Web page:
We’re in the thick of fall TV premieres, and Timeless makes its debut tonight. I hopped on the phone earlier today with star Malcolm Barrett to talk about his character, Rufus, his role within this time travelling trio, and how falling in love in the present can be risky when a change to history could undo it all.
Read our interview with Malcolm Barrett below, and watch Timeless tonight at 10pm ET/PT on Global TV in Canada, and at 10/9c on NBC in the US.
What was it about this role and this show that made you want to be a part of it?
The writer/producers Eric [Kripke] and Shawn [Ryan]. I’ve known their work for a while — on Terriers and Supernatural and The Shield — so I was a big fan. On top of that, I’m a big sci-fi geek, a big fan of Doctor Who and Back to the Future and all those things. The icing on this was being an African-American character in the sci-fi world. Very rarely do you see it, particularly in a time travel series because there are so many issues to deal with. What’s great about having such adept writers is that they run straight towards it instead of away from it.
In the pilot, there’s a scene where Rufus teases how America is going to change for African-Americans in the future, and I couldn’t help but cheer. Are there other upcoming storylines that you’re excited for the audience to see?
There’s going to be some very cool storylines, but one of my favorites coming up is probably a White House/Nixon episode. I don’t know how much I can give away. There you see Rufus in a very different environment and a couple different shades of him that will be pretty interesting.
There are some sparks between Rufus and the character Jiya (Claudia Doumit). How does possibly changing the past with every trip back in time affect getting into romantic relationships in the present time for these characters?
It’ll be interesting to see where we go. The funny thing about this show and why it’s so hard to talk about without giving away too much is that every episode has a different layer and a different secret. Relationships change, and going back in time definitely affects the relationships we have. I like Jiya and Rufus and their nerd camaraderie in the workplace. That’s a fun dynamic to play, particularly because Rufus is not ultra confident.
Speaking of confidence, in the pilot, it seems that time travel boosts his confidence a bit.
That’s kind of his thing. It’s impossible to go through these experiences and not be changed in some way. For someone like Rufus that’s kind of an introvert and doesn’t really like to go outside or leave his desk, to actually travel back in time to so many different time periods, it’s definitely going to have a lasting effect on him. At heart, I still think he is who he is, and he has to deal with that struggle of wanting to be this person that stays home and lives a very normal life, and clearly having no option but to do the opposite.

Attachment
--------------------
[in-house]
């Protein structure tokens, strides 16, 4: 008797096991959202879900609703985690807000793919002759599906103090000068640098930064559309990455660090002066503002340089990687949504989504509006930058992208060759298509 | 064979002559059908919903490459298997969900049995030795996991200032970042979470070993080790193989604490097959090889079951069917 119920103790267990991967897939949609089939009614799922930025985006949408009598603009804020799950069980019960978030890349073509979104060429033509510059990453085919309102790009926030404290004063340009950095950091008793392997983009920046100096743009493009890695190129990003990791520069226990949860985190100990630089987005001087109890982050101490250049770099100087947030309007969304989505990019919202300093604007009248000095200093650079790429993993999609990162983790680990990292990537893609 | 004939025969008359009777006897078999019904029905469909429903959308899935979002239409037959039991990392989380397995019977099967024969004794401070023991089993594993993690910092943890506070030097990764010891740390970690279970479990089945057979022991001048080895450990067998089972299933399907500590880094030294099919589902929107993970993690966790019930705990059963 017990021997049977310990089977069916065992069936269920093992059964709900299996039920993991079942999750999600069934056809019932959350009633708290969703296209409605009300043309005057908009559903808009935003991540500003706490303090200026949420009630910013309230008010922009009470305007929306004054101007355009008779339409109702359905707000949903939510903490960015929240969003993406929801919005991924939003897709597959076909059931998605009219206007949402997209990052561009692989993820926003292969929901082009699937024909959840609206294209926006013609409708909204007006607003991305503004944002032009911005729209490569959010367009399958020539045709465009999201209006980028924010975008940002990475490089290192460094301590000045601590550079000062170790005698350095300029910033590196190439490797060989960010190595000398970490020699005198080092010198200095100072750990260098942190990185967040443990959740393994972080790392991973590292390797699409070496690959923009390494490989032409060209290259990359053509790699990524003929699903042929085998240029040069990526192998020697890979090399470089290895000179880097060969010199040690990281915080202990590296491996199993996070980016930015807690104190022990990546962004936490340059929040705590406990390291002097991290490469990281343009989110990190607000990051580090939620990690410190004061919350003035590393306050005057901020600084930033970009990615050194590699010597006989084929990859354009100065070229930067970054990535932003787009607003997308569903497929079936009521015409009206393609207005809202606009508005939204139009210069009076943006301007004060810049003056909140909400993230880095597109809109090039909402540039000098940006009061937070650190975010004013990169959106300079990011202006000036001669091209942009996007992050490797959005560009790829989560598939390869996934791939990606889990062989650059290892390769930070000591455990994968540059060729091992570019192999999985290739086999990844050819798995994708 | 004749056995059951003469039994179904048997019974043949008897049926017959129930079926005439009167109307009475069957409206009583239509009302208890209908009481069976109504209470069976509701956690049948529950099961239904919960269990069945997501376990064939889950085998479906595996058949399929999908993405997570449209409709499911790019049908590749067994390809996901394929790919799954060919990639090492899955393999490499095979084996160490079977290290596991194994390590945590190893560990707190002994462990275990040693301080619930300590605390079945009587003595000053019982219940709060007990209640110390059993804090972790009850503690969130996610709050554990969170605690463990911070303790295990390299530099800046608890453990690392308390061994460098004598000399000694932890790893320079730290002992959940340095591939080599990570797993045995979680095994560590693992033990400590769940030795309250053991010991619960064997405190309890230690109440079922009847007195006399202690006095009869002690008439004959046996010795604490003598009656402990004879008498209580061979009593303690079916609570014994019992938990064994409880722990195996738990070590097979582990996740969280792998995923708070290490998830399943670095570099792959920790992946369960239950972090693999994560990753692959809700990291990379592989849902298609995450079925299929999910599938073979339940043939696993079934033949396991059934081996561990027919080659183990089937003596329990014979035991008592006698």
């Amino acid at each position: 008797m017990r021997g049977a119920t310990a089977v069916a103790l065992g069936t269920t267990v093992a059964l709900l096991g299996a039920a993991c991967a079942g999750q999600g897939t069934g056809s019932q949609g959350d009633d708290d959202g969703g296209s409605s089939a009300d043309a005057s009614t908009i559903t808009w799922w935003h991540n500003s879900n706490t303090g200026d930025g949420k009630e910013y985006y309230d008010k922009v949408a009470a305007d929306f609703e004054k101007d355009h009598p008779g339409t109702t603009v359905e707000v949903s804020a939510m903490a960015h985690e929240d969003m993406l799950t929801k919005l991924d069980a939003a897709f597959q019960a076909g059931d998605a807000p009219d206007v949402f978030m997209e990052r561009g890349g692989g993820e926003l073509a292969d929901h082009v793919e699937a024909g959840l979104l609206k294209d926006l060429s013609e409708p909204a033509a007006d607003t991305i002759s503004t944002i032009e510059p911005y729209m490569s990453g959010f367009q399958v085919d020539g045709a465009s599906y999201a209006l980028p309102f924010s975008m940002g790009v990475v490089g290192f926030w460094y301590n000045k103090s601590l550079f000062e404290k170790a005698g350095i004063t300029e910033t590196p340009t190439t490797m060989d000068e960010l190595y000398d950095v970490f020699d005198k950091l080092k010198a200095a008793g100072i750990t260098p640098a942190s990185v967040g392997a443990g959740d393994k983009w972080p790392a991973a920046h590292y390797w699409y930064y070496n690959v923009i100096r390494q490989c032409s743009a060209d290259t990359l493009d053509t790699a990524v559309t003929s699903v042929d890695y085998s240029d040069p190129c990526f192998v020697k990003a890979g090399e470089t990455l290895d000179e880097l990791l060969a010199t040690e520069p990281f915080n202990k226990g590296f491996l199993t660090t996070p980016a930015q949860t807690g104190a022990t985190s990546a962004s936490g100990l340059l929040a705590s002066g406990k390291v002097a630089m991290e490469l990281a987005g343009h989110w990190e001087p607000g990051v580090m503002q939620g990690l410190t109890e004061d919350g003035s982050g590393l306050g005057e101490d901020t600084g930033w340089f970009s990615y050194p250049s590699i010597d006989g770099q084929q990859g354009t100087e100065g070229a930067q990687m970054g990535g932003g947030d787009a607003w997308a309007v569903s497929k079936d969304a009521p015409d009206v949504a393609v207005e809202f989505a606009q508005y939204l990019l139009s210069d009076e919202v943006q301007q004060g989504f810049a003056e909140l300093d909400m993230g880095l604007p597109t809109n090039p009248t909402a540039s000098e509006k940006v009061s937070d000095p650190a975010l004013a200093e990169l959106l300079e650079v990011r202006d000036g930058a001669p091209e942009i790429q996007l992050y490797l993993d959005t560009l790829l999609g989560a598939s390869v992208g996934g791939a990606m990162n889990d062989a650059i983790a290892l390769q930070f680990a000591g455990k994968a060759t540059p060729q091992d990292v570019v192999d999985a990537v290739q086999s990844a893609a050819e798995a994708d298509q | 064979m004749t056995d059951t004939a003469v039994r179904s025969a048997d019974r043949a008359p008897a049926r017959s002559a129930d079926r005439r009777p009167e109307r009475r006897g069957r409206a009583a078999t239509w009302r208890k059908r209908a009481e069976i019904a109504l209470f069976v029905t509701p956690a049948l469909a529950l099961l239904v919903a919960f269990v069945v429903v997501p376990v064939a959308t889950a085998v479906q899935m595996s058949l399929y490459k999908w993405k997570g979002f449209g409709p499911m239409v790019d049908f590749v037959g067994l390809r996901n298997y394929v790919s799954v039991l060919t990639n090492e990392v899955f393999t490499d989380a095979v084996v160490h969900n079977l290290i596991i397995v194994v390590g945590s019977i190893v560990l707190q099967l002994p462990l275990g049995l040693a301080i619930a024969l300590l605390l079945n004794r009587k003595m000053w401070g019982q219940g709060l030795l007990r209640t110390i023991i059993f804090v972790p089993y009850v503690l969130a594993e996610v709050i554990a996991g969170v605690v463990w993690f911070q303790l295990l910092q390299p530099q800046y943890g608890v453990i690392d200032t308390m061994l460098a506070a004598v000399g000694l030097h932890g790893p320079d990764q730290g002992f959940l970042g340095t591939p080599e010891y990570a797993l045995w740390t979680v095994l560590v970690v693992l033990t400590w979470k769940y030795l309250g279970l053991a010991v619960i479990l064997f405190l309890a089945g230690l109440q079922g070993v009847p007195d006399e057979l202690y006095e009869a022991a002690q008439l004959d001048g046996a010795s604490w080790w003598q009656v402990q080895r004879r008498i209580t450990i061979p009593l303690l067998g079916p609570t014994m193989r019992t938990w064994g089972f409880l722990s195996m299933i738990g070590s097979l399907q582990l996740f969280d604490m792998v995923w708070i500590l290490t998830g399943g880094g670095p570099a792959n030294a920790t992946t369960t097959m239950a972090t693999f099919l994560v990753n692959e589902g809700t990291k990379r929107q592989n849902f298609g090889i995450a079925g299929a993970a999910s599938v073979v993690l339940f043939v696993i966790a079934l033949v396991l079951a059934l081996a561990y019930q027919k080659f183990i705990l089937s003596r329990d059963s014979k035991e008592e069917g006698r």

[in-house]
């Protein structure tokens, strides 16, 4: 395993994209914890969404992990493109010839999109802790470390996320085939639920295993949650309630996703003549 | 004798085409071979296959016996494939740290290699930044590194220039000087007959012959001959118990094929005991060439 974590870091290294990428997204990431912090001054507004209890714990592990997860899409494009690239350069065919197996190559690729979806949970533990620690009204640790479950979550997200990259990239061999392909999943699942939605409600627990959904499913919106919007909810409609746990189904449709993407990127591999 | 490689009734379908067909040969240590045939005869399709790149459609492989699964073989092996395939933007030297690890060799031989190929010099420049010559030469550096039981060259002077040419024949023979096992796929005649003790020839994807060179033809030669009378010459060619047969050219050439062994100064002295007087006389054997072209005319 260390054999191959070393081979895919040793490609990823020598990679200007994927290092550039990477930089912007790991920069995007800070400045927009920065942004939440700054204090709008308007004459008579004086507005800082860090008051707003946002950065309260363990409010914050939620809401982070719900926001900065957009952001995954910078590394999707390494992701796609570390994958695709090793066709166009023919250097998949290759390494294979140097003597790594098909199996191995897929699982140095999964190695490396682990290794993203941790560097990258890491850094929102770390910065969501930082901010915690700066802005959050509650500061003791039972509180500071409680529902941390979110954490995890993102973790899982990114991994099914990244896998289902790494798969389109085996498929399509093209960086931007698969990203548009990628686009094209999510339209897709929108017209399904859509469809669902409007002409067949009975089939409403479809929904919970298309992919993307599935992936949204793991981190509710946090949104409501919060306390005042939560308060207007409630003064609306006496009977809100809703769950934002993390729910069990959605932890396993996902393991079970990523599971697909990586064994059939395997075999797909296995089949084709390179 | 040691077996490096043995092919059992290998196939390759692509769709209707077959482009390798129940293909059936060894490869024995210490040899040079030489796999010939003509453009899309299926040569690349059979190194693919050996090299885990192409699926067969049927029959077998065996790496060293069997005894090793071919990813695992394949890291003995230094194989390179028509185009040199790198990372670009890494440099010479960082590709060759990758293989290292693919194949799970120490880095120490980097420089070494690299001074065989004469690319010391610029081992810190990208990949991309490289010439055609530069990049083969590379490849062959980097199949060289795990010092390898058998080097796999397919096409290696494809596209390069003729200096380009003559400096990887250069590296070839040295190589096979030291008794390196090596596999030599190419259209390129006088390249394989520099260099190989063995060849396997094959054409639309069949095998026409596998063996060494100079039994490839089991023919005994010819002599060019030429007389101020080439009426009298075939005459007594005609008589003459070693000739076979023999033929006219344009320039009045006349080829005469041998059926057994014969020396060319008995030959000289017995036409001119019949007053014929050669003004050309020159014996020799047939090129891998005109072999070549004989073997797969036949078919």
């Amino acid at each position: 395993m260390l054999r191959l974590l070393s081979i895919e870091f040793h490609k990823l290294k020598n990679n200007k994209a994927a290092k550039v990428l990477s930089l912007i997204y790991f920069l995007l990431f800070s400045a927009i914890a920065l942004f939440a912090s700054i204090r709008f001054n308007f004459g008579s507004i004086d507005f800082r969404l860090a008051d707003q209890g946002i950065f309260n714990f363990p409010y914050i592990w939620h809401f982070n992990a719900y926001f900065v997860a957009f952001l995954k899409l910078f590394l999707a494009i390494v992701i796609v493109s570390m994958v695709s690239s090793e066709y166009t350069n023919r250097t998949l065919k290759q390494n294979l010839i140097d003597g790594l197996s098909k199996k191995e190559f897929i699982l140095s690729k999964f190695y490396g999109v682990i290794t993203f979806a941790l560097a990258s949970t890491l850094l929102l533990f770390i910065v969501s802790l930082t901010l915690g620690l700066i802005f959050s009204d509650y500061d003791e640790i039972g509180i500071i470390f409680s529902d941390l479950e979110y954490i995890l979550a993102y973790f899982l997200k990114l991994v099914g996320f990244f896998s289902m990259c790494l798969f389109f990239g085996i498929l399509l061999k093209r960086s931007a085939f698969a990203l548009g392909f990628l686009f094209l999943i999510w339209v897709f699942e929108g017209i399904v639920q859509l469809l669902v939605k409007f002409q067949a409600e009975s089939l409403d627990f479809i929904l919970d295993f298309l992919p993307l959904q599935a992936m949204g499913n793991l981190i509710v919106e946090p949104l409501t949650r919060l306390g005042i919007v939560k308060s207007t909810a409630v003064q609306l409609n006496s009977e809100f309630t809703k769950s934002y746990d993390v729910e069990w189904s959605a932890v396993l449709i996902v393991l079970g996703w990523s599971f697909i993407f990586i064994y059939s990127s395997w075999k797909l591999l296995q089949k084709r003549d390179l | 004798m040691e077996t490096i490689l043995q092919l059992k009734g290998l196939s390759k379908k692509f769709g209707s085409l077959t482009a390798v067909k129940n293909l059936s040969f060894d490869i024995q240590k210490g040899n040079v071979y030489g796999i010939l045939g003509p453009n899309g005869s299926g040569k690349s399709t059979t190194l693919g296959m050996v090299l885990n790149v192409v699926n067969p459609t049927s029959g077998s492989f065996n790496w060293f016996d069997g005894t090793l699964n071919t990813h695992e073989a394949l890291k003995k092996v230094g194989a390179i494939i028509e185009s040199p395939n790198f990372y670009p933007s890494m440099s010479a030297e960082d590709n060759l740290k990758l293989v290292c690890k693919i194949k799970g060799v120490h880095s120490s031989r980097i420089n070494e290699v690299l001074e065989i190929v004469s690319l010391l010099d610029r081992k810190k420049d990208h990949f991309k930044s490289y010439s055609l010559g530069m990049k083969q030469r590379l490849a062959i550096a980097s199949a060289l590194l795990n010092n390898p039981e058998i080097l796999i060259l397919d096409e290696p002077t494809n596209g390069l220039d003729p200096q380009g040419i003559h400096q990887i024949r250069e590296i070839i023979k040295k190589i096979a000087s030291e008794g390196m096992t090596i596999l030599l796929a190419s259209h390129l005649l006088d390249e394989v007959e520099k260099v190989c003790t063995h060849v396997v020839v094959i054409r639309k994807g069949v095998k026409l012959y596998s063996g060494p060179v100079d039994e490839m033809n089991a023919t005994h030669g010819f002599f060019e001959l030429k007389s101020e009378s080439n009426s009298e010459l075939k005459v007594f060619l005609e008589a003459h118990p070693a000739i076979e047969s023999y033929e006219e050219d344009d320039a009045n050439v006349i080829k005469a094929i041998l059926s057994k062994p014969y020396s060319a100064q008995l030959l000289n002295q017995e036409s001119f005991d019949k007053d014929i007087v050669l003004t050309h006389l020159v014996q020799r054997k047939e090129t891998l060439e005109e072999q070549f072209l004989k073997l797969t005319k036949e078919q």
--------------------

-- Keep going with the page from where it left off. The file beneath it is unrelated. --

If you had to describe it, what role does Rufus play in this time travelling trio?
He plays a couple of different roles. For one, he’s the pilot. He’s the one who gets everyone to and fro. He’s also an engineer, so they rely a lot on his resourcefulness. Wyatt (Matt Lanter) is resourceful when it comes to action and strategy, and Lucy (Abigail Spencer) is resourceful in regards to knowing history. Rufus knows how to use technology and is always able to think outside of the box in terms of figuring out what they can use at their disposal. He’s Murdock from the A-Team. They all balance each other out and give their own perspective. Eric [Kripke] always talks about fate versus free will. It’s very interesting because all three of us have very specific reasons for why we debate about fate versus free will, what we want to take control of, and when we think it’s right and when it’s not. I think the characters that [Kripke] chose have very different perspectives and that’s why it’s so interesting to see them coming together.
In the pilot, Wyatt quickly forms an attachment to one of the historical characters that they meet. Does something like this happen for Rufus at some point?
In the second episode [about] the assassination of Lincoln, there’s an exchange between Rufus and the character of Nicholas Biddle — who’s a Union soldier — and oddly enough, they come into play and butt heads at certain points. So Rufus actually experiencing the direct aftermath, or the precursor to the aftermath of winning the Civil War, he has an immediate attachment and connection both to the soldier and to the historical significance of the moment. It very much influences the decisions that he makes as a result.
You’ve mentioned in other interviews that Rufus may know more about what’s happening than he lets on. How much is that aspect explored in the first season?
With [Timeless], nothing is what it seems, and everyone has at least one secret. There’s a secret that Rufus has to keep from his team. Rufus is essentially a spy — not just for Mason but as an extension, Rittenhouse. It’ll be interesting to see how much Rufus actually knows about Rittenhouse, how much he knows about Mason Industries, how much he finds out and what it costs to learn the information he obtains.
Photo Courtesy of NBC